A newly released document purporting to list the fifty highest-priority infrastructure projects according to the administration of President Donald Trump includes improvements along Interstate 70 through the mountain corridor and Interstate 25 between Castle Rock and Monument.
Problem is, the report's origins are a little hazy, and a couple of notable errors in the Colorado sections raise questions about whether those who penned the document, on view below, are actually up to speed.
Not that CDOT spokeswoman Amy Ford is complaining about the projects' appearance in the document.
"We're very pleased to see I-70 and I-25 on the list," Ford says. "Not only are they critical corridors for the state of Colorado, but they're critical nationally. They are priorities of ours and priorities of the governor's. They're important not just from the standpoint of congestion, but also from an economic-development standpoint and a safety standpoint."
So what's the problem? The document was reportedly provided to the Trump transition team by the National Governors Association, and state officials have been told the projects are already in the vetting stage. But each one from Colorado has a significant flaw.
Take the "I-70 Mountain Corridor" entry, designated the 39th-highest infrastructure priority in the nation:
The text calls for the creation of a "Mountain Express Lane" along thirteen miles of eastbound I-70 — but that's already happened.
What CDOT refers to as the "Peak Period Passing Lane" was put into place along the eastbound approach to Idaho Springs last year, and actually managed to improve the congestion on busy summer and fall weekends, as we noted in a September 2016 post.
Perhaps the authors of the report were drawing from outdated information — or maybe they meant "westbound," in order to add a Peak Period Passing Lane for drivers heading the other direction.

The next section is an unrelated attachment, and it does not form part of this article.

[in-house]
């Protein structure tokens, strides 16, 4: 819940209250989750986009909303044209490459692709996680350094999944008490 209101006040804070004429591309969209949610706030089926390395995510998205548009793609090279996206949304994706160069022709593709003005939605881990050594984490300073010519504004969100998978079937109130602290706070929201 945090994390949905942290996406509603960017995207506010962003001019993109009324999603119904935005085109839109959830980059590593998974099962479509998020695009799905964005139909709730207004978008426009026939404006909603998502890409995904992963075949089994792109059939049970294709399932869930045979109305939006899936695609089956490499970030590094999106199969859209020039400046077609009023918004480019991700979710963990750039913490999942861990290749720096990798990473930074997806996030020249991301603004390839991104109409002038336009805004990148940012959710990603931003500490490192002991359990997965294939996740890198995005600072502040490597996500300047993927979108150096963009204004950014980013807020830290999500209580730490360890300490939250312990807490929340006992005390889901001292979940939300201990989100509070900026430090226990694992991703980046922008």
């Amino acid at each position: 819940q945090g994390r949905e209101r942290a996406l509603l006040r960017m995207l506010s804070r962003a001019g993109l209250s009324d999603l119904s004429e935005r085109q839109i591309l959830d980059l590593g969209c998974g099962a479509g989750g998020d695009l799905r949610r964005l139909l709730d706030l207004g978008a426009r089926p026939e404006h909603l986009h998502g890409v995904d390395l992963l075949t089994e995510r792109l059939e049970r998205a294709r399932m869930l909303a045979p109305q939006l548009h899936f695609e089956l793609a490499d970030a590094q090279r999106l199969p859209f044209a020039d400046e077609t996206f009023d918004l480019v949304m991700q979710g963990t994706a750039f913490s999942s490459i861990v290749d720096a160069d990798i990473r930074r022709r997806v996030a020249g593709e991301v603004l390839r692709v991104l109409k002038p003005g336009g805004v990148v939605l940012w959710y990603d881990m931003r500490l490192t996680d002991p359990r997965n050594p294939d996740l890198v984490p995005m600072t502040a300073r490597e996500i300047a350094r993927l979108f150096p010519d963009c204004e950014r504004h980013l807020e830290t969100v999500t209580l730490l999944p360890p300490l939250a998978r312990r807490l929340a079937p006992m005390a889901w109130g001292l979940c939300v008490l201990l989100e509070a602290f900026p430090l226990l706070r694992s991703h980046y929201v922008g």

There's a similar gaffe in the I-25 item — supposedly the nation's fortieth-highest priority — although it's less obvious.
In this case, the text says widening of the interstate between Monument and Castle Rock will cost around $1 billion.
Nope. According to CDOT's estimate, upgrading this stretch would actually run in the range of $400 million to $500 million. The $1 billion price tag would be more appropriate for widening a longer stretch of I-25 extending from Colorado Springs north of Denver.
Rather than focusing on the mistakes, though, Ford prefers to look at what the document gets right, including the notation about $9 billion in unfunded priorities. She confirms the figure, adding that "CDOT has submitted a full list of projects to the Trump administration that are shovel-ready." Details can be found at the agency's development program link.
CDOT would love for the feds to put a dent in that $9 billion shortfall. "We have approximately a $1 billion-per-year funding gap," Ford says. "Right now, the vast majority of our $1.4 billion annual budget is spent on maintaining the system we have. We have very few funds when it comes to spending on expansion or congestion mitigation. So any level of investment in infrastructure is sorely needed and would be welcomed."
As long as the money is spent on something that actually needs done. Here's the report.
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